Bangkok Joe's a bold move in many ways

Bangkok Joe’s is in many ways a gutsy move for its owners, Aulie Bunyarataphan and Mel Oursinsiri, who also own T.H.A.I. in Shirlington. It’s located at Washington Harbour in Georgetown but faces away from the water, under the Whitehurst Freeway. And its bold ethnic cuisine contrasts with the all-American fare at the neighboring establishments.

The space itself was a bit of a challenge as well. A former bank, the interior is unusually long and narrow. For design assistance, the owners called on Jordan Mozer & Associates, whose credits include the Venetian and Bellagio resorts in Las Vegas and Barney’s department store in New York. They developed a sophisticated color scheme where red, black, gold and silver dominate. Symbols from Thai lore, such as swirls from Buddha’s hair and elephant trunks, function as recurring motifs throughout.

If possible, request the windows-side booths on the far side. The long row of two-tops on the near side can feel a bit too much like a communal table.

Many patrons choose to sit at the other notable design element in this restaurant — its dumpling bar, the only one of its kind in metropolitan Washington. This stainless-steel centerpiece has barstools on one side and a fryer and steaming rigs on the business end of things for the chef.

Bangkok Joe’s
3000 K St. N.W. (Washington Harbour)
(202) 333-4422
Hours: Sun.-Thurs.: 11:30 a.m. to 11 p.m.; Fri.-Sat. 11:30 a.m.-midnight. Dumpling bar remains open until midnight Sun.-Thurs. and until 1 a.m. on Fri. and Sat. Brunch served Sat. and Sun. from 11:30 a.m. to 4 p.m.
Prices: Moderate — appetizers, $5.25-8.95; entrees, $9.95-24.95



Rating: 3 Domes

Food: 6 Ambiance: 7
Service: 8 Price/Value: 7

Ratings: Based on one-to-10 scale for food, service, ambiance and price/value; up to five domes based on reviewer’s judgment.

Bunyarataphan, who also functions as chef, describes her cuisine as “Thai street food with a modern twist.” Nowhere is this more obvious than in her page-long list of dumplings, divided about equally into steamed dumplings and deep-fried wontons and rolls.

Among the best were the mushroom and ginger dumplings, with water chestnuts, carrots and scallions with a shiitake-sesame cream sauce. A lobster and pine-nut version, wrapped in a nearly transparent wrapper, also worked well, although the accompanying sauce was so cloyingly sweet I left the other pieces dry.

The crispy crab finger roll was a half crab claw wrapped up with shiitake mushrooms, eggroll-style, and served with a sweet chili dipping sauce — a presentation as inventive as it was delicious.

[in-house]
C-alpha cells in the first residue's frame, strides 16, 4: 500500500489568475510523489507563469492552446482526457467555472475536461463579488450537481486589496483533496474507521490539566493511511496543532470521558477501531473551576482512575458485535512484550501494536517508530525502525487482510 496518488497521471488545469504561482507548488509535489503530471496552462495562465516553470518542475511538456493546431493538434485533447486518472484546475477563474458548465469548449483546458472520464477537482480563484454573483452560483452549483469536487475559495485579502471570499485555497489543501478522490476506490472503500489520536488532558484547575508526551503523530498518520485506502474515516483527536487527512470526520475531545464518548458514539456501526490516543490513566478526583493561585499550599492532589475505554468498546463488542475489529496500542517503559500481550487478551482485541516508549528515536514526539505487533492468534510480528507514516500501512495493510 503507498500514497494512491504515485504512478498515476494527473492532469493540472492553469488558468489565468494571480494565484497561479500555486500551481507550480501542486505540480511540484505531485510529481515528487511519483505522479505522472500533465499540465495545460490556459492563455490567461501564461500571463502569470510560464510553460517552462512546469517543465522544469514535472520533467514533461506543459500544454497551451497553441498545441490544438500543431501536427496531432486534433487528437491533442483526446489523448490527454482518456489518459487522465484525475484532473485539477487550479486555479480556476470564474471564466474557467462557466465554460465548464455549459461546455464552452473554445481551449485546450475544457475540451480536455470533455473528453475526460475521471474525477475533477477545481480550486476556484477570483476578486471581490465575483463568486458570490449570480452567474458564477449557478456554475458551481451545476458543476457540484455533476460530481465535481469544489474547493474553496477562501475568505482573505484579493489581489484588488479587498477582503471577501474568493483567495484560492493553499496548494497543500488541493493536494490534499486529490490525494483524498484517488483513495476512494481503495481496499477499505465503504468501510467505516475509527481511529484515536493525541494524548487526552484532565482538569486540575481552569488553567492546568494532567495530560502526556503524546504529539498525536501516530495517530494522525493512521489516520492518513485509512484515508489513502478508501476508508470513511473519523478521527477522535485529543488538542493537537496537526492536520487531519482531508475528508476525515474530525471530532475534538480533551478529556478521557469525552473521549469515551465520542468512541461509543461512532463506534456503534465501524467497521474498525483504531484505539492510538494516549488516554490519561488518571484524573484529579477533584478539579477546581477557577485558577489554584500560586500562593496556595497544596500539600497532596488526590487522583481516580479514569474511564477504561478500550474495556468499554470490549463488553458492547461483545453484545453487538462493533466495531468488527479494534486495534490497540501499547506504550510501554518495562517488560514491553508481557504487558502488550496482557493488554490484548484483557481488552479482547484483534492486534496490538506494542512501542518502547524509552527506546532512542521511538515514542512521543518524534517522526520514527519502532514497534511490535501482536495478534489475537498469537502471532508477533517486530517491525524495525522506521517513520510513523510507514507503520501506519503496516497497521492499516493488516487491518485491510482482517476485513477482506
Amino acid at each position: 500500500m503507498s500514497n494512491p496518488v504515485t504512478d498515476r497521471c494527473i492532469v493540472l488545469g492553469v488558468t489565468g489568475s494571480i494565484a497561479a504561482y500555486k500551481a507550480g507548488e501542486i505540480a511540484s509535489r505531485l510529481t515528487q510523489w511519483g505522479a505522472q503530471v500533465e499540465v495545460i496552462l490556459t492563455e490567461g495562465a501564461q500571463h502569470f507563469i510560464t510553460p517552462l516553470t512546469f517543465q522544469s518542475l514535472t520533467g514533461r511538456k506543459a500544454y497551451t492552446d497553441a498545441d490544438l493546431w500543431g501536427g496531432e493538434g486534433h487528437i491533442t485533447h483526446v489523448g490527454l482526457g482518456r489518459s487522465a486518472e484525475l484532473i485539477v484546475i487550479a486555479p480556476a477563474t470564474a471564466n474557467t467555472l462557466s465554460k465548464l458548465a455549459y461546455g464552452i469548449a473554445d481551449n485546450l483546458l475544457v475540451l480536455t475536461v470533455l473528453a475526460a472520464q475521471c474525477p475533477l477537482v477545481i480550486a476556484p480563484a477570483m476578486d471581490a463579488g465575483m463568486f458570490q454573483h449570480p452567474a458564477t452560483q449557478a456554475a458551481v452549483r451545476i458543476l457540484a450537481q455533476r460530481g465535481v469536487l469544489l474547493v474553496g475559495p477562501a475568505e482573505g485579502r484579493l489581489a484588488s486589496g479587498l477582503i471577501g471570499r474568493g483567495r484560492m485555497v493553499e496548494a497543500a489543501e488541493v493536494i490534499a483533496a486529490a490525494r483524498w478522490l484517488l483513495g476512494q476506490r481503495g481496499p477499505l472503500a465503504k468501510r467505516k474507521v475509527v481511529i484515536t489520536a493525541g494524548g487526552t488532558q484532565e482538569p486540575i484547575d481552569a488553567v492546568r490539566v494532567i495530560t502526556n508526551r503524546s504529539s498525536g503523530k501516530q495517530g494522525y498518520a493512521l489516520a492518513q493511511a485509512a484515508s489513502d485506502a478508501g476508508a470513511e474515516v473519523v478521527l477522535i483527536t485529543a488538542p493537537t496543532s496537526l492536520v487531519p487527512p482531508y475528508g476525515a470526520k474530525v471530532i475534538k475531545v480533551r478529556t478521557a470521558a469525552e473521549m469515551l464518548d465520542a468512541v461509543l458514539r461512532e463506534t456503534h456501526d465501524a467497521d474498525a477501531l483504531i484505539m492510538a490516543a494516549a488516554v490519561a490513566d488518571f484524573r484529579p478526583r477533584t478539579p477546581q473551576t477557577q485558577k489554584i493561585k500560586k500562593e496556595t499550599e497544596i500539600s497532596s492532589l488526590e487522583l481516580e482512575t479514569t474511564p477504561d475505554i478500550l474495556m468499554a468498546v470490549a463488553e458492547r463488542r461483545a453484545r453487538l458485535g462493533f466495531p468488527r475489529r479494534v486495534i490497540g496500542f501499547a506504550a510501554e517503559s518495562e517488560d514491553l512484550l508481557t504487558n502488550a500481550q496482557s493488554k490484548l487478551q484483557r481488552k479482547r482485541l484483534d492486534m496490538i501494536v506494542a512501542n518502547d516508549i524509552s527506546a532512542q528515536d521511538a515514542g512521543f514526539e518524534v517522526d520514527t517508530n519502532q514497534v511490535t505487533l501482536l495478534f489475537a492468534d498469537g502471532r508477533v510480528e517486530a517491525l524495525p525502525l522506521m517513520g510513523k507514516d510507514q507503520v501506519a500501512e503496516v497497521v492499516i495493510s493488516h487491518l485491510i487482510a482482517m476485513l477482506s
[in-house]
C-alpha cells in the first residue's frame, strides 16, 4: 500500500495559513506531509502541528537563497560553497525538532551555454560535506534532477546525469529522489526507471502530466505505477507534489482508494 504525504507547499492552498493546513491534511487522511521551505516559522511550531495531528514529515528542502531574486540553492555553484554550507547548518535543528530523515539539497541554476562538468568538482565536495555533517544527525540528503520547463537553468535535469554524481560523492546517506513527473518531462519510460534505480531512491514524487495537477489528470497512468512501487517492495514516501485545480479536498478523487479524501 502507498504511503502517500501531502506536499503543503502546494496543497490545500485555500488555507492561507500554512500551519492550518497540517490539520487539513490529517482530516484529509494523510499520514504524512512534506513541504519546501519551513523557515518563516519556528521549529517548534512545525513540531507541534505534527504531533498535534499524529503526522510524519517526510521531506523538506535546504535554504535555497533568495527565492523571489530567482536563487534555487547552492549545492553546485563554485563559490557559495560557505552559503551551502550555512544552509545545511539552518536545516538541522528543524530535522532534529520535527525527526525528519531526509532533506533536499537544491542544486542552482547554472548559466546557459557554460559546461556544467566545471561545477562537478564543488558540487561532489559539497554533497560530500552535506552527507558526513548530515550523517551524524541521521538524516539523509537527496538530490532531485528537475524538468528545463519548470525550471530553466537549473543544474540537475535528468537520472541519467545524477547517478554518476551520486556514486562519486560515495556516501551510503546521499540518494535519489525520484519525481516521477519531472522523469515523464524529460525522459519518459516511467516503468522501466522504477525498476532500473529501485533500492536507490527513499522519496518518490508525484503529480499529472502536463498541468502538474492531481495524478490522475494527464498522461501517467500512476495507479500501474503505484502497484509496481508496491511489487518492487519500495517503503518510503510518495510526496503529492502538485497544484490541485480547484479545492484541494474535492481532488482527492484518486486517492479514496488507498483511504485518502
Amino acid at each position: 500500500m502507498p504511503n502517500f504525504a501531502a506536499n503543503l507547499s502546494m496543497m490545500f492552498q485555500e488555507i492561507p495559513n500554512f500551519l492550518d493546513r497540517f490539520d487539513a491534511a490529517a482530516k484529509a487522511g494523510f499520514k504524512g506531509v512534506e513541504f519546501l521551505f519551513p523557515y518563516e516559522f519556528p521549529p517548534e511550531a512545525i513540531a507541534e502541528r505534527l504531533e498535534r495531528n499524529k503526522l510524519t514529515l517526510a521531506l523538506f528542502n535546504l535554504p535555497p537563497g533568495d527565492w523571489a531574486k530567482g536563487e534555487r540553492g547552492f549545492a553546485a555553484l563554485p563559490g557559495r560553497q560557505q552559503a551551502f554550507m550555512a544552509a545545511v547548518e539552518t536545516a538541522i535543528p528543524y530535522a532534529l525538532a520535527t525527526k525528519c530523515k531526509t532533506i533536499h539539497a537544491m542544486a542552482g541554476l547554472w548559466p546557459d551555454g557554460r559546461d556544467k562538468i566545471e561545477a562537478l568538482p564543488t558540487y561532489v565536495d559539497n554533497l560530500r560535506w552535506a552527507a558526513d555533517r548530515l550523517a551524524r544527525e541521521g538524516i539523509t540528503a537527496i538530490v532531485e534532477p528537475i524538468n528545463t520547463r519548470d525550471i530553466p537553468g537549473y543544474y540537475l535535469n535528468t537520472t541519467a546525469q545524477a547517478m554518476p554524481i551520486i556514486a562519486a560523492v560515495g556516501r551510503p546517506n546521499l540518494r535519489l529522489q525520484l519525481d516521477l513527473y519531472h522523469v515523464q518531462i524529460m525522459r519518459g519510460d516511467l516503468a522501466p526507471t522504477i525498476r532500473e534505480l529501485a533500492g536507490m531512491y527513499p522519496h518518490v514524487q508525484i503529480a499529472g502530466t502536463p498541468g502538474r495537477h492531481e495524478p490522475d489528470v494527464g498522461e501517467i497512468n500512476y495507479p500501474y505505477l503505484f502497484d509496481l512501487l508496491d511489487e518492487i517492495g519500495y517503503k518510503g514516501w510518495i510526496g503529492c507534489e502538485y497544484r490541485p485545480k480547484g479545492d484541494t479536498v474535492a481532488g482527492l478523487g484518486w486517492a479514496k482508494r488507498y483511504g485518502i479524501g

The shrimp and crab gyoza, as well as the smoked-duck wonton, are large, crispy shells that pack a lot of flavor. The same cannot be said for the Panang chicken bun, which resembled a small loaf of Wonder bread, steamed to pasty consistency and filled with a scant amount of shredded chicken.

Like many an Asian menu, this one offers a wealth of options, whatever your appetite or budget, from such pan-Asian favorites as fried rice and General Tso’s chicken to well-presented entrees of whole fish and rack of lamb.

The noodle bowls and rice bowls offer an array of combinations that can be tailored to any palette. Panang, for instance, is a traditional curried peanut sauce with large, flat noodles, spinach and bean sprouts and choice of chicken or shrimp. Rice bowls are available in 11 different varieties. Among them are ginger beef and broccoli with soy sauce and wild mushrooms and tofu with ginger sauce. And of course expect the traditional pad Thai and drunken chicken.

On one visit, a colleague and I sampled the special dinner menu for the Thai New Year (“Songkran”). Meang-Kum, an appetizer that supposedly grants health for the coming year, was a delicious combination of shrimp, coconut, ginger, peanuts, lime and hot peppers, served on collard-green squares. The mix of bitter, hot and sweet flavors and crunchy textures worked very well. “Tri-colored gems,” three brightly hued dumplings — one each of pork, shrimp and crab — looked wonderful on their long, rectangular serving dish but were disappointing in that the crab and shrimp tasted old.

For dinner, I chose “Crying Tiger,” which our waitress informed me was one of the most traditional Thai dishes on the menu — flank steak marinated Essan style and served with red onion, basil and a sprinkle of rice powder that gave it a pleasant texture.

The Thai New Year spaghetti was an enormous bowl of spicy noodles topped with a grilled whole lobster. “Eating long noodles means you’ll have a long life,” explained the waitress.

Service, in fact, was excellent on all of my visits. The staff is both knowledgeable and happy to take the time to help guests understand unfamiliar items.

Located across the street from the new Loews cinema in the Ritz-Carlton Georgetown, Bangkok Joe’s has had a built-in clientele throughout the winter. But it faces away from the river and thus is removed from the Harbour’s summertime social scene. It will be curious to see how the restaurant fares among those bent on drinking a daiquiri in the open air on a muggy night. Given the often uneven cooking from its neighbors on the water, my suggestion would be to head for Bangkok Joe’s for a unique, if only occasionally spectacular, meal, then head outdoors for your nightcap.

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